In my view the Court is bound, once it knows that the contract is illegal, to take the objection and refuse to enforce the contract, whether its knowledge comes from the statement of the party who was/guilty of the illegality, or whether its knowledge comes from outside sources. The Court does not sit to enforce illegal contracts. There is no question of estoppel; it is for the protection of the public that the Court refuses to enforce such a contract.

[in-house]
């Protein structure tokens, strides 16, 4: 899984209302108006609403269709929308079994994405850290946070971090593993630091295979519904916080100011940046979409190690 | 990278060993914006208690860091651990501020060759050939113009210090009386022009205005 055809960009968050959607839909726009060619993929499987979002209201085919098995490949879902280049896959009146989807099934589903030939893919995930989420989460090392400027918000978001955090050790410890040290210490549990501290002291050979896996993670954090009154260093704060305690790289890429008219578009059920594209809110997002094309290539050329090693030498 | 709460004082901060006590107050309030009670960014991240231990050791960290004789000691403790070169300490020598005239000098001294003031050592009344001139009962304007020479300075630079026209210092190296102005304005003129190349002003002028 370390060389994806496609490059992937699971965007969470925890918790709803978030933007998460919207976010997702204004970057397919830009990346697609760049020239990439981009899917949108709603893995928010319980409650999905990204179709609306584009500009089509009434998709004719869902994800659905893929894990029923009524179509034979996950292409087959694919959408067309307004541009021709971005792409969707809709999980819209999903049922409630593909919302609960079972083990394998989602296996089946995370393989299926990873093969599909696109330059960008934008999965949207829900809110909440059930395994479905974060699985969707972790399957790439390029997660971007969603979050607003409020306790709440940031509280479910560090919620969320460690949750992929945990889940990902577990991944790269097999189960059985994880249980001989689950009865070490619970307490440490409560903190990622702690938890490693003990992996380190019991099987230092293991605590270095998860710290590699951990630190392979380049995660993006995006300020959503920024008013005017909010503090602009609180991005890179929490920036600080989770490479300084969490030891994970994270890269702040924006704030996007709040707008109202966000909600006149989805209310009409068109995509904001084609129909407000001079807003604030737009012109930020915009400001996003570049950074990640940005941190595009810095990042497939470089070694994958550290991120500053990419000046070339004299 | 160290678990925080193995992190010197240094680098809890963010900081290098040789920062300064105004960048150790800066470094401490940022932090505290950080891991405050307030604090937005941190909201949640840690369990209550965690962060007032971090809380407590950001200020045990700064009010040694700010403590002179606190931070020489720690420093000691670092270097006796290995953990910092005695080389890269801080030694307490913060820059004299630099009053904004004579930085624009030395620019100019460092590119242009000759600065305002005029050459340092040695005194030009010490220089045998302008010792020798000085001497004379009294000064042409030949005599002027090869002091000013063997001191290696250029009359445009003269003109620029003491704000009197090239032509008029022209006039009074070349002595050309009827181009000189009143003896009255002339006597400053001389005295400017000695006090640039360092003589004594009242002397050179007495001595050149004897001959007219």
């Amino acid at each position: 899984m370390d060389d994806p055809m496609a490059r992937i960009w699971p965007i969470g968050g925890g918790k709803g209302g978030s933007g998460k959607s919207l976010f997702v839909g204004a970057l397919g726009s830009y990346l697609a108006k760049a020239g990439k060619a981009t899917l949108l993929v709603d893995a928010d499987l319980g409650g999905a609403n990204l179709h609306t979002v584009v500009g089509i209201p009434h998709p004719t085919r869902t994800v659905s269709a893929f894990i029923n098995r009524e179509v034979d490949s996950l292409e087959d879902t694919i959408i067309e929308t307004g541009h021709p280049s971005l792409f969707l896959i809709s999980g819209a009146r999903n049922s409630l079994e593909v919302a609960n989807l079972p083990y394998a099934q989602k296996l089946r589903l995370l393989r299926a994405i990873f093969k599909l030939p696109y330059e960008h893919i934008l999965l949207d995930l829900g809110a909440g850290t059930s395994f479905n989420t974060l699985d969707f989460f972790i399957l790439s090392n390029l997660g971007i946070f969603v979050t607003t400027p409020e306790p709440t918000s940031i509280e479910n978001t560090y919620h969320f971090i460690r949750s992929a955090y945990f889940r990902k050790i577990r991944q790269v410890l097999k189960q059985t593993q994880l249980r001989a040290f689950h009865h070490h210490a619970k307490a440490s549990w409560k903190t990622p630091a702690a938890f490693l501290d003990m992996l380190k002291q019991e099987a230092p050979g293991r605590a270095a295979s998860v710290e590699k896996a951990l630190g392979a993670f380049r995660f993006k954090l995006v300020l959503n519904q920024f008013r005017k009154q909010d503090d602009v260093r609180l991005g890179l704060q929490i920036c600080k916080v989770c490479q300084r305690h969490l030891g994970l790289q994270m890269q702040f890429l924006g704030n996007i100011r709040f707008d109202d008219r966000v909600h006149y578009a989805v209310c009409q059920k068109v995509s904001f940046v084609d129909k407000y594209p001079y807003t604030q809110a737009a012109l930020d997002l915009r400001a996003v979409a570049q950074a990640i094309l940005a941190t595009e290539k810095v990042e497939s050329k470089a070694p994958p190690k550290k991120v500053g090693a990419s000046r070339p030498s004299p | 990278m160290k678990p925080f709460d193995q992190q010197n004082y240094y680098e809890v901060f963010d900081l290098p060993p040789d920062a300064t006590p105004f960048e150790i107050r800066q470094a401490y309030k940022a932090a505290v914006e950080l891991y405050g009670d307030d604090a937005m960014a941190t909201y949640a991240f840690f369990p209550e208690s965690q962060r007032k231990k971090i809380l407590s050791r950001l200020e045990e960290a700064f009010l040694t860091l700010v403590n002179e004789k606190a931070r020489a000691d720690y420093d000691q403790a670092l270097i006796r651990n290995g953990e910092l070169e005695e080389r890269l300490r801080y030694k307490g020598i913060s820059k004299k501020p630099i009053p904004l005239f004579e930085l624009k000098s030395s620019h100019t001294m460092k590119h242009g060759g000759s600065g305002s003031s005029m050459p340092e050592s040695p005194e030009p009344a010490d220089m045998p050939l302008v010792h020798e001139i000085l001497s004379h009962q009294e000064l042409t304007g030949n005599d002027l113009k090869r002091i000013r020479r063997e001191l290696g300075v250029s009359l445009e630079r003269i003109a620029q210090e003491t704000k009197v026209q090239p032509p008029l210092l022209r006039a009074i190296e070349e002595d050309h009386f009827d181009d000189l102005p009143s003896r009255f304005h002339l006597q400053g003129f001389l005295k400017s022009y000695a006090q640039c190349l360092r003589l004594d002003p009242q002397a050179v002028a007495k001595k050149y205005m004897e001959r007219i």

3. In the present case, on 19th September 1942, by a contract in writing the plaintiff agreed to buy, and the defendants agreed to sell certain bales of yarn at an agreed price, delivery to be as soon as possible. The defendants found difficulty in giving delivery, and in a long series of letters the plaintiff continually pressed for and the defendants agreed to give delivery as soon as yarn was available. Later, the defendants offered another and different yarn, but the plaintiff did not accept this because of various difficulties as to price. Finally, the plaintiff set a limit of time for delivery, namely, 31st March 1943, and the defendants were not able to deliver. Ordinarily, therefore, the plaintiff would have a clear action for breach of contract and he would be able to recover the difference between the contract price and the market price on the date of the breach. The contract was made in Madras where the defendants have an office. As I have said in Appln. No. 2346 of 1943, the defendants in their written statement raise two defences, (a) no contract, and (b) novation. Not until the case was opened practically did they raise the point that under rules made under the Defence of India. Act, 1939, the contract was illegal from its inception because the defendants had no right to sell yarn in Madras. Under Section 2 (1) (a), Defence of India Act, the Government is empowered to make rules. Under Rule 81 (2) the Yarn Control Order was made on 1st August 1942. This order prohibited the sale of yarn by persons other than the persons acting on behalf of a cotton spinning mill or persons having a licence in a form known as Form B. Evidently the Government desired to control the sale and distribution of yarn and restricted sales to persons who were duly licensed. On 6th September 1942, the defendants got a licence in Form B. That licence showed them as having an address in Madras, but the description of the premises where the business was to be conducted was given as Kamalapuram, Cuddapah District. The licence was to be for three months and was for a wholesale business. The licensees had to comply with numerous conditions. They had to maintain daily accounts showing the quantities of cotton yarn in hand and sold during each day, the quantities received and the quantities . disposed of and the closing balance at the end of each day. They could be called upon to submit further returns. They had to issue to every customer correct receipts. Where a licensee was licensed to sell by retail, the quantities to be sold were to be not more than those authorised by the Provincial Yarn Commissioner. A wholesale licensee, such as the defendants, could only sell to a licensee. A correct list of cotton prices was to be displayed in the business premises. The agents of the Yarn. Commissioner and the District Collector were empowered to enter upon premises where cotton was kept or stored or exposed for sale. Licensees were forbidden to have in their possession yarn in excess of the quantities revealed by their accounts and any such excess might be confiscated.